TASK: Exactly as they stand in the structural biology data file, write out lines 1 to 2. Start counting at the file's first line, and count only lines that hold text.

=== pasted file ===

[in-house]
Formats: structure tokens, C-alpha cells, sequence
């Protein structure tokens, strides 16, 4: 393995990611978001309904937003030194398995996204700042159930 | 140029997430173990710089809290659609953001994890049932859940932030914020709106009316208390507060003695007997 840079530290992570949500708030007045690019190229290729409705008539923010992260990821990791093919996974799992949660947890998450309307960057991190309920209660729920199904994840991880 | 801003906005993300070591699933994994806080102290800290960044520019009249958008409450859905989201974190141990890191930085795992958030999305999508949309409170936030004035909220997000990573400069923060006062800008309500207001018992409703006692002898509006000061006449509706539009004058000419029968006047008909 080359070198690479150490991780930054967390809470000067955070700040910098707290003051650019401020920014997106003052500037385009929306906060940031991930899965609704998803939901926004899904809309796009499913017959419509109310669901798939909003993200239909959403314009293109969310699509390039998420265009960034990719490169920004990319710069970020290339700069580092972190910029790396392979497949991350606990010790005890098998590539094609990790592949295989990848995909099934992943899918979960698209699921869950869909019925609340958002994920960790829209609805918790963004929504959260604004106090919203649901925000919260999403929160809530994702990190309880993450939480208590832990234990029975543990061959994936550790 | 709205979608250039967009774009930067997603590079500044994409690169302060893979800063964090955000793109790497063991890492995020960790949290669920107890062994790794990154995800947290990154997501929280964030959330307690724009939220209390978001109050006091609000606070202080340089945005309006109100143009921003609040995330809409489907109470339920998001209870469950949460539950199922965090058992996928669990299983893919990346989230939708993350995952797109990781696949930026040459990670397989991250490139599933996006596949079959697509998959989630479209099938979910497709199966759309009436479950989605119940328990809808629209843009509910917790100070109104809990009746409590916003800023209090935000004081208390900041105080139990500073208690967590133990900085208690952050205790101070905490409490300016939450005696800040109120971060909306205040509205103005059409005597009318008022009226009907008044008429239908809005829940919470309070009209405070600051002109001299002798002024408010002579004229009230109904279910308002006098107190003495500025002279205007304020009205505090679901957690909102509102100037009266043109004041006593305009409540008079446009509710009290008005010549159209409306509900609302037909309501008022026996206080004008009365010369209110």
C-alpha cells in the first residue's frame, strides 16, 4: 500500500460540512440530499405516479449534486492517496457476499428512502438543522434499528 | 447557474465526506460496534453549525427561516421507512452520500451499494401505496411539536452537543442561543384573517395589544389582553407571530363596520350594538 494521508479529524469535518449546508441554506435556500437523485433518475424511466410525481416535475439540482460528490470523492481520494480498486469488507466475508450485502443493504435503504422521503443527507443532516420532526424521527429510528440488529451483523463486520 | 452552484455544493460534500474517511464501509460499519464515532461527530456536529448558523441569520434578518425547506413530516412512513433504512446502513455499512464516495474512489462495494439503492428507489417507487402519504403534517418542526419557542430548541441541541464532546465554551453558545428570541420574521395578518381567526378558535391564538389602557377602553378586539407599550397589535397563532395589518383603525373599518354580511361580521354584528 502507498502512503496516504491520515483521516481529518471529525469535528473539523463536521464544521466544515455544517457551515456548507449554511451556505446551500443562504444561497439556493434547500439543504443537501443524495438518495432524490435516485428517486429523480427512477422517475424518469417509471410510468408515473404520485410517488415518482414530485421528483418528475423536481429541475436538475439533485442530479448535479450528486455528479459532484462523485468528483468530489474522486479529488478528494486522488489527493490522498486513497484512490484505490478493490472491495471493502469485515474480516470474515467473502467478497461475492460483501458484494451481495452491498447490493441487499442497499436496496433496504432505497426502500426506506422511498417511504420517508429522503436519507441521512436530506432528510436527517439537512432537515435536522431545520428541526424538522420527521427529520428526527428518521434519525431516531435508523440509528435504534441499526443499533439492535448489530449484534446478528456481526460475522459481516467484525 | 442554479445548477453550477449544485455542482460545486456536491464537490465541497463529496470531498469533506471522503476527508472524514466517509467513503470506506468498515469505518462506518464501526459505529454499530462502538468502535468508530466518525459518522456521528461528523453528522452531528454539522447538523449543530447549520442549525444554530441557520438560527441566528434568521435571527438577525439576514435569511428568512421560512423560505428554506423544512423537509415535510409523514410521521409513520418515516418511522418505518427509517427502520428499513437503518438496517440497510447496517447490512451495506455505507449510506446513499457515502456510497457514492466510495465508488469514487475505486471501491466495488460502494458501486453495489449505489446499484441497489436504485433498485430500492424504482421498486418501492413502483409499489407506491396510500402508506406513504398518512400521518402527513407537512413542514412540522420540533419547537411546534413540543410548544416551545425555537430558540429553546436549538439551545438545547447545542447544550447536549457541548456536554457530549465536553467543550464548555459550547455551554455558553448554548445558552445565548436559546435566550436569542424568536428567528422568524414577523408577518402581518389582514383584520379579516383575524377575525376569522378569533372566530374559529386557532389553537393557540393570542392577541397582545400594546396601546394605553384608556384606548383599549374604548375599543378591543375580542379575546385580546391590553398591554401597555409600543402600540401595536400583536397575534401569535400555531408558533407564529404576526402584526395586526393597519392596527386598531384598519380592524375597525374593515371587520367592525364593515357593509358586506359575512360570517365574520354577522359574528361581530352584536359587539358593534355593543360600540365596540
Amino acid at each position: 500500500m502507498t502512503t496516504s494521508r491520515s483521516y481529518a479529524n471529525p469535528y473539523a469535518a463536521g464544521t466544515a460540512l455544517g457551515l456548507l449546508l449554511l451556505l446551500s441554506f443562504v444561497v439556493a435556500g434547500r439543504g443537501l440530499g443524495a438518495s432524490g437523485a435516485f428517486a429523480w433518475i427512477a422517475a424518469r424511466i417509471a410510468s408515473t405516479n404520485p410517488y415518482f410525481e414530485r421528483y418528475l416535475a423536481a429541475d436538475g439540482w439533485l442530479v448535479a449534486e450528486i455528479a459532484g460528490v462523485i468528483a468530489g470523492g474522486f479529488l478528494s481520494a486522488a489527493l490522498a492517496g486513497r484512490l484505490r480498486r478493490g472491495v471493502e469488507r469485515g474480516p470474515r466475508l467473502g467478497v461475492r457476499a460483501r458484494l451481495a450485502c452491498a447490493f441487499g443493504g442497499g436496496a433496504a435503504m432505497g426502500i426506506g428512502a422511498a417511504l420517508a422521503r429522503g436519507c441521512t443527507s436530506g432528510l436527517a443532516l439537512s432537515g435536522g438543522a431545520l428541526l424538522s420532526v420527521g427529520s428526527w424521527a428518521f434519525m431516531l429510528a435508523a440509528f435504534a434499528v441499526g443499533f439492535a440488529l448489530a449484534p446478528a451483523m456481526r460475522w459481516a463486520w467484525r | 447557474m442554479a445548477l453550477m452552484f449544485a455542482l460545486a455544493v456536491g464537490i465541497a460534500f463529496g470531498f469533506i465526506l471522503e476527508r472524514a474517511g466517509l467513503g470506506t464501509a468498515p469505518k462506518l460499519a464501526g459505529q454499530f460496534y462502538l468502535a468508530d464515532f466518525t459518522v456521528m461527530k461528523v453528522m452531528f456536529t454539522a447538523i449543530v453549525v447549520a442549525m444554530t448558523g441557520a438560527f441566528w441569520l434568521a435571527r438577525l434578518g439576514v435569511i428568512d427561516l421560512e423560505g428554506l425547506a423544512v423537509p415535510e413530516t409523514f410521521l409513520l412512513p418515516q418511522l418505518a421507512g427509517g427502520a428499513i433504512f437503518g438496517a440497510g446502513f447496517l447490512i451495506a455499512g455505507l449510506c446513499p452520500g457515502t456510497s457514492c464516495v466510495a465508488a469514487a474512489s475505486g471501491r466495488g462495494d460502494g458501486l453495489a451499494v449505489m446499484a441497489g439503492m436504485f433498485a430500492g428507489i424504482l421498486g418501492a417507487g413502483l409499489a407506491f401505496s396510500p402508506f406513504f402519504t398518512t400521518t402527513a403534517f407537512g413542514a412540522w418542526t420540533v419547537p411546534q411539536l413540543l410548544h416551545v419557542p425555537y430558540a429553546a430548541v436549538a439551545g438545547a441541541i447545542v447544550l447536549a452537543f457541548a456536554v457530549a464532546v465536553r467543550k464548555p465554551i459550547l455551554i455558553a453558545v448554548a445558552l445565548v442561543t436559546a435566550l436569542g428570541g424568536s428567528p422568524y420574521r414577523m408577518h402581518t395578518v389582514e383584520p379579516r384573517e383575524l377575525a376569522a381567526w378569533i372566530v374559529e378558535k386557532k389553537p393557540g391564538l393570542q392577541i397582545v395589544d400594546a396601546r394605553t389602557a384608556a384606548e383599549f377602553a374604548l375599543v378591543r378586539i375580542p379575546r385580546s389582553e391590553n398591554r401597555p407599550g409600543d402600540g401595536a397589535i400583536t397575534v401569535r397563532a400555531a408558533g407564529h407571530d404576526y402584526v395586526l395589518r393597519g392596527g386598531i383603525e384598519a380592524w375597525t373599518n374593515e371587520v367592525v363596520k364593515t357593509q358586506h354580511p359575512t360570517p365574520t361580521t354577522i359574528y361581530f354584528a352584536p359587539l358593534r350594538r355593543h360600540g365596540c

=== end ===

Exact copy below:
[in-house]
Formats: structure tokens, C-alpha cells, sequence